The Healing Begins at Oklahoma State


They buried their dead. They cannot bury their grief. They might never.

Monday, the healing began for Oklahoma State University in the wake of the Jan. 27 airplane crash that claimed the lives of 10 people connected with the school’s basketball program. Oklahoma State’s men’s team played its first game since the tragedy, beating Missouri, 69-66, before an emotional, boisterous capacity crowd at Gallagher-Iba Arena.

The result didn’t matter. What mattered was filling Gallagher-Iba Arena with cheers instead of eulogies.


The signs of tragedy have enveloped the residents of this small town that brags about having Oklahoma State University as its heart.


Orange and black, the school colors, hang all over, same as the pain. Orange and black ribbons flap in the prairie wind throughout town. Orange and black bows adorn light poles. Orange and black flags whip atop antennas of cars and pick-ups and vans.

A fence bordering the famed Gallagher-Iba Arena is filled with black and orange cloth strips.

Almost everybody is wearing an orange ribbon, even 6-week-old Mason Thomas, asleep in an infant carrier in an ice-cream parlor.

“All of these people were such good people,” Kathy Peacock, Mason’s grandmother, said of the victims, and that makes the unexplained that much more unfathomable.

Oklahoma State University lost 10 of its good people in one of the worst ways.

A turboprop plane, one of three aircraft returning from a game at the University of Colorado in Boulder, crashed in an isolated field 20 miles south of Denver. It left a mile-long gash of wreckage. It left years of uncountable hurt.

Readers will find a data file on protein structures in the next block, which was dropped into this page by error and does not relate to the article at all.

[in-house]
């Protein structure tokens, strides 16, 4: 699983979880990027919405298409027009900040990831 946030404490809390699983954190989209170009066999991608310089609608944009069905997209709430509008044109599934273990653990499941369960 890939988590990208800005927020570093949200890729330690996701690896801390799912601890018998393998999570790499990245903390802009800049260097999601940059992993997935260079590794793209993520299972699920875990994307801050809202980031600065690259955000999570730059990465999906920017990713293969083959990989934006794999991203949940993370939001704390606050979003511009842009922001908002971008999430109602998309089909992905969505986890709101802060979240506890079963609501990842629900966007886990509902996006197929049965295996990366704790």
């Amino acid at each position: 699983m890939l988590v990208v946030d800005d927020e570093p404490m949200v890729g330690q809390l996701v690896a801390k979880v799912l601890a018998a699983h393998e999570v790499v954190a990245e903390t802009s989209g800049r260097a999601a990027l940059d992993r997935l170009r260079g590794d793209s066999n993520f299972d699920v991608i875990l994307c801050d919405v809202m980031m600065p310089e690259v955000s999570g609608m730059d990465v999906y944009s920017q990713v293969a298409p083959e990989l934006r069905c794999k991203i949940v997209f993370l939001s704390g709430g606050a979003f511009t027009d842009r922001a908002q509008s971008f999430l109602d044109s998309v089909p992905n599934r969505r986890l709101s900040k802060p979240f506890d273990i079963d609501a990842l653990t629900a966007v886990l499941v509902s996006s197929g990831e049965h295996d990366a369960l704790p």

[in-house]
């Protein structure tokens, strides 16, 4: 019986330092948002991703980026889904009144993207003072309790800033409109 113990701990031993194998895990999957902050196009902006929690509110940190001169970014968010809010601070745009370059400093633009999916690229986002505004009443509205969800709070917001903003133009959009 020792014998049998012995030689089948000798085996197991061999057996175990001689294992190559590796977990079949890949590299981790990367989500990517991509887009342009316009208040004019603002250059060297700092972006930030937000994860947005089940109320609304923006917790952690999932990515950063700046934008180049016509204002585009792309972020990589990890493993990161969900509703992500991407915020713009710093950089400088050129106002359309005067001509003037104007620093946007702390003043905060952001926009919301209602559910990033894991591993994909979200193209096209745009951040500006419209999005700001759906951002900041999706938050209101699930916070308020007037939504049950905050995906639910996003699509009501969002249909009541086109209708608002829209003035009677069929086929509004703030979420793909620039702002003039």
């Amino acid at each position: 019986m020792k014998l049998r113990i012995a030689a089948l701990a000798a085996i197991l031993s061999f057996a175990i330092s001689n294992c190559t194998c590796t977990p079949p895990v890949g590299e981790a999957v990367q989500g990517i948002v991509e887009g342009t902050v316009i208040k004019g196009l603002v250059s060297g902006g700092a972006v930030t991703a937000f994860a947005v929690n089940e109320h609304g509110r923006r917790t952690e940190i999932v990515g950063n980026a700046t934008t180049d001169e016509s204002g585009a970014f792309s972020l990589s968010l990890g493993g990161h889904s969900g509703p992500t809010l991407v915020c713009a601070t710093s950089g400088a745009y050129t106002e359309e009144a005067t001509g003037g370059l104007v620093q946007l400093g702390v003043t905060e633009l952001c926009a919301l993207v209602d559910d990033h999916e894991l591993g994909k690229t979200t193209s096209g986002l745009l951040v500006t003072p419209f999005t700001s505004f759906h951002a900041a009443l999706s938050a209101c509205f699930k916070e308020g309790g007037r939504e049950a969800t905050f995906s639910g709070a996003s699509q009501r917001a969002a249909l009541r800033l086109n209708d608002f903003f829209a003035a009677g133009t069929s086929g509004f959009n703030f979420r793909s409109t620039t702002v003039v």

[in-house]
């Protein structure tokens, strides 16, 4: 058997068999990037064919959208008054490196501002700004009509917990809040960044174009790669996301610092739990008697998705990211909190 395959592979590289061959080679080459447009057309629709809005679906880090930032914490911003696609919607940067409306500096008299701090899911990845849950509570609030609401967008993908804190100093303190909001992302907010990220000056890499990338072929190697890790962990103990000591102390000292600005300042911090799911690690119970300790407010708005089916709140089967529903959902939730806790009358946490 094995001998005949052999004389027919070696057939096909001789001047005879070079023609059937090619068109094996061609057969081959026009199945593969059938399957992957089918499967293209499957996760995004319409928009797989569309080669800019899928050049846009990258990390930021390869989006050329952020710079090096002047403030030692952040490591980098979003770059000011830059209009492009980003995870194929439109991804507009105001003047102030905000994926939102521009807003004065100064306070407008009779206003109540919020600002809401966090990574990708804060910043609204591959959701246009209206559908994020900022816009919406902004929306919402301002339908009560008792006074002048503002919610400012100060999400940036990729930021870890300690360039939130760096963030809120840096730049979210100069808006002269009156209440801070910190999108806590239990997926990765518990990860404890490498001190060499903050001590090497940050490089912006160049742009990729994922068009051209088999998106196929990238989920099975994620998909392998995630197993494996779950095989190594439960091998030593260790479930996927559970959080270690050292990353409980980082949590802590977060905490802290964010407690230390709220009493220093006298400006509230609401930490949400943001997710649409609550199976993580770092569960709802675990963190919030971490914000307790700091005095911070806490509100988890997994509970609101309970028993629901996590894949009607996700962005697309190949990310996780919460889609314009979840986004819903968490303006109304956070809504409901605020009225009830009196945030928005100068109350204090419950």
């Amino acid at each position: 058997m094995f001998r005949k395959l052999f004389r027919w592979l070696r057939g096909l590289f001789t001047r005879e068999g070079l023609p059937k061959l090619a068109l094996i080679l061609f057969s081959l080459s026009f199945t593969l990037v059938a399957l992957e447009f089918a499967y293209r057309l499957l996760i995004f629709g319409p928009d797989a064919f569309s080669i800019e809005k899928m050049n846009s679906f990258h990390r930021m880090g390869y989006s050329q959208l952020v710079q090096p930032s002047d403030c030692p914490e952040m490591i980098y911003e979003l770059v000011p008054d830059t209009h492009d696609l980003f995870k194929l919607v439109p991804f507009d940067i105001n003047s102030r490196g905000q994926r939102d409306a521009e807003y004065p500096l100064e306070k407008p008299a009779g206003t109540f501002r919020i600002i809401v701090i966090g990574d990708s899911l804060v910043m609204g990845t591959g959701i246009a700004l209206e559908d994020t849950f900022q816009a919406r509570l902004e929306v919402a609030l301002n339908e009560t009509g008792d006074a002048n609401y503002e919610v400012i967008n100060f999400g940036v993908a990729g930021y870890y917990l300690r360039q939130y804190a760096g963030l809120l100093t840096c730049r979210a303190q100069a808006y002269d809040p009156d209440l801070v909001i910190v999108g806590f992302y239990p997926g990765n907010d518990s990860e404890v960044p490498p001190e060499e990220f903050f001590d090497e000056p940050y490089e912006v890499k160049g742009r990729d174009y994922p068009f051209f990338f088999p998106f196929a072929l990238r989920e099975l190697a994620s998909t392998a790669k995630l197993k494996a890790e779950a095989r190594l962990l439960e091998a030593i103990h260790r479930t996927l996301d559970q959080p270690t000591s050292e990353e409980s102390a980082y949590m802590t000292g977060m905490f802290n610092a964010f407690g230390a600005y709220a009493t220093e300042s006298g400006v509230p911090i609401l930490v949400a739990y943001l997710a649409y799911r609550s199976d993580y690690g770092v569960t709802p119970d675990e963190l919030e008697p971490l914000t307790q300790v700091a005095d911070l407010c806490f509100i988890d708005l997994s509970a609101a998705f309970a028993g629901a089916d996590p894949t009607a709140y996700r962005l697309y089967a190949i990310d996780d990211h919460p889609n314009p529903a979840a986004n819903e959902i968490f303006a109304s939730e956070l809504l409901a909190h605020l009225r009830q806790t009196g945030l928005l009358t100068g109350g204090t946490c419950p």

“There were a lot of tears,” said Landon Jones, 20, a freshman who lives in the athletes’ dorm. “It’s still pretty hard to think about.”


Lost forever were Daniel Lawson Jr., 21, a junior guard from Detroit; Nate Fleming, 20, a likable freshman walk-on whose presence prompted fans to chant, “Nate! Nate! Nate!” near the end of blowout games when he might play; Bill Teegins, 48, voice of the Oklahoma State football and basketball broadcasts; Will Hancock, 31, coordinator of media relations; Brian Luinstra, 29, trainer; Jared Weiberg, 22, student manager; Pat Noyes, 27, director of basketball operations; Kendall Durfey, 38, broadcast engineer; Denver Mills, 55, pilot and Bjorn Fallstrom, 30, co-pilot.

“I think people in Oklahoma realize life is precious and we need to take care of each other,” student Kassie Stevens said.


Stillwater sits by the prairies, 70 miles from the big city. Everything revolves around the university.

“It’ll take a long time for the pain to go away,” says Roy Mason, fire inspector for Oklahoma State. “This is something that’ll take the players and fans and student body a long time to get over.”

Mason would know. He has lived here for all of his 51 years. He can feel Stillwater’s pain.

He has taken to overseeing the east concourse of Gallagher-Iba Arena, where there is an astounding tribute to the Oklahoma State family.


Thousands of flowers. Hundreds of notes. Portraits of the fallen 10 line the concourse.

Officials also erected an eight-foot-high wall that stretches 64 feet, covered with white poster board that has been almost completely filled with messages written in orange and black ink, a touching part of what will become a permanent memorial in the arena. The messages signal remembrance and hope, love and pain.